- The Washington Times - Wednesday, October 17, 2001

ON MEDIA

Friend or foe? The jury is still out on Al Jazeera, the Arab TV network that meshes fierce homeland loyalties with aspirations to become a global media player.

Theories abound about the upstart network, founded in 1996, subsidized by the Qatar government and the world's sole source of broadcast from Afghanistan. This week, New York Daily News columnist Zev Chafets called Al Jazeera "one of the most potent weapons in the Islamic Axis arsenal" and proposed that the U.S. military "shut it down."

The London Daily Telegraph reported "revelations" that Al Jazeera had struck a secret deal with Osama bin Laden to screen his videotaped threats 15 days before the U.S. bombed Afghanistan and "regardless of any protests from the West." An Al Jazeera news director told the Telegraph that the network had solicited the tape through a Kabul correspondent and insiders "hired for their links with al Qaeda," the terrorist group led by bin Laden.

The Weekly Standard's Christopher Caldwell was more specific, recently writing that Al Jazeera's "Kabul correspondent Syrian Tayseer Allouni has been a longtime Taliban supporter."

At the same time, Al Jazeera's 50 correspondents want the big time. "This is our chance now to be number one. CNN was number one in the Gulf war, and now we are number one," said news anchor Tawfiq Taha.

But there are media decisions to be made on both sides.

After the bin Laden threats received endless airplay last week, National Security Advisor Condoleezza Rice asked broadcast and cable networks to use discretion, fearing the tape contained coded messages to terrorists.

Al Jazeera Chairman Hamad Bin Thamer Al Thani denied the charge.

"This is a news event, and we have to cover it from a media point of view, not from a political point of view," he said. "What's the use of freedom if you only use it in comfort and not in crisis?"

Analysts have argued the point for days in print and broadcast, feeling out the balance between aggressive reporting and national security. "It would probably be counterproductive to dissolve one of the few opportunities we have to communicate with the Afghan people," Matthew Felling of the Center for Media and Public Affairs said yesterday.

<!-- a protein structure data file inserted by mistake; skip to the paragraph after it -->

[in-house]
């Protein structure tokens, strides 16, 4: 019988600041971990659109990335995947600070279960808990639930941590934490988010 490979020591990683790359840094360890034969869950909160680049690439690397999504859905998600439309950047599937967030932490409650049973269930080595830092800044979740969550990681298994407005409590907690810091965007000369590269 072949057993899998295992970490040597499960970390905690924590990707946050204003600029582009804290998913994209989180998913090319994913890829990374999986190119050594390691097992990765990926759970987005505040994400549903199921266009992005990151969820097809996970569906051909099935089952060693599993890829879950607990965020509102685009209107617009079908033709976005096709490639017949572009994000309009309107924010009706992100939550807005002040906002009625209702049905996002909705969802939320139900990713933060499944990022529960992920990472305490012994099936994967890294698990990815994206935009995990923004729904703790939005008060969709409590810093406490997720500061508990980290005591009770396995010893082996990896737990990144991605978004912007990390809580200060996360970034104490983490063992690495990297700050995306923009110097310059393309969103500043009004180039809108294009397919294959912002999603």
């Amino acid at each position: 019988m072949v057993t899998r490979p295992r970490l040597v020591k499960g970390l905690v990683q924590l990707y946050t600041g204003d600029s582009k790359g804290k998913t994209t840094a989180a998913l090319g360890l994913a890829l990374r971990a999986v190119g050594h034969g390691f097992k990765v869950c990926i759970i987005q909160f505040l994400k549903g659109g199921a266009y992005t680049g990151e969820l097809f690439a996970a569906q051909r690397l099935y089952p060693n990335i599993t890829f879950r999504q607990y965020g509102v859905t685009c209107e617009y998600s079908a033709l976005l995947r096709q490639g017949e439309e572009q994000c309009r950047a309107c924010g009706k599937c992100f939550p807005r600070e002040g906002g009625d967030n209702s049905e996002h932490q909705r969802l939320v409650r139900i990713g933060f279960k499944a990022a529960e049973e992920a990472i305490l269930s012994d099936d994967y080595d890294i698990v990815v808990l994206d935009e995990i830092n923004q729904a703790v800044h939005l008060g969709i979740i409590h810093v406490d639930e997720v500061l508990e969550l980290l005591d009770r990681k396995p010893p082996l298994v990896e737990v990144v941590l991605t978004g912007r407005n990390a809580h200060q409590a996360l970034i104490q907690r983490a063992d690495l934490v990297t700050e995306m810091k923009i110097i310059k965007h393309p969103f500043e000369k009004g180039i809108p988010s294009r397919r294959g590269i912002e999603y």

"Besides, bin Laden used our aircraft against us. Now we can use his airwaves against him," Mr. Felling continued.

So far, U.S. and British networks have agreed not to broadcast live feeds from Al Jazeera that contain statements from bin Laden or al Qaeda, collectively vowing to first screen and edit content to inform viewers without jeopardizing public safety.

Things evolve, though. Yesterday, ABC News announced it had struck a deal with Al Jazeera to share video, information and satellite uplinks, though no money changed hands.

Miss Rice and Secretary of Defense Donald H. Rumsfeld appeared on the Arab network to explain to an estimated 35 million Middle Eastern viewers that the United States is attacking terrorists, not Muslims.

President Bush also is considering an appearance.

The tape may reveal more than coded messages. Nebraska geologist Jack Shroder announced to Reuters news agency yesterday that he had guessed the hide-out of bin Laden to be in Paktika, some 125 miles from Kabul based on the rock formations that appeared behind him in the threat tape.

And on CNN, an Al Jazeera spokeswoman denied the network had been "used" by bin Laden, claiming "we saw [the taped threat] pretty much when everyone else saw it."

"The bottom line is that we can monitor Al Jazeera, which claims to be a news service, to determine if we have legitimate claims to dismantle a propaganda machine," said media analyst Mr. Felling. "We don't want to silence a weapon we can also use, without just cause."

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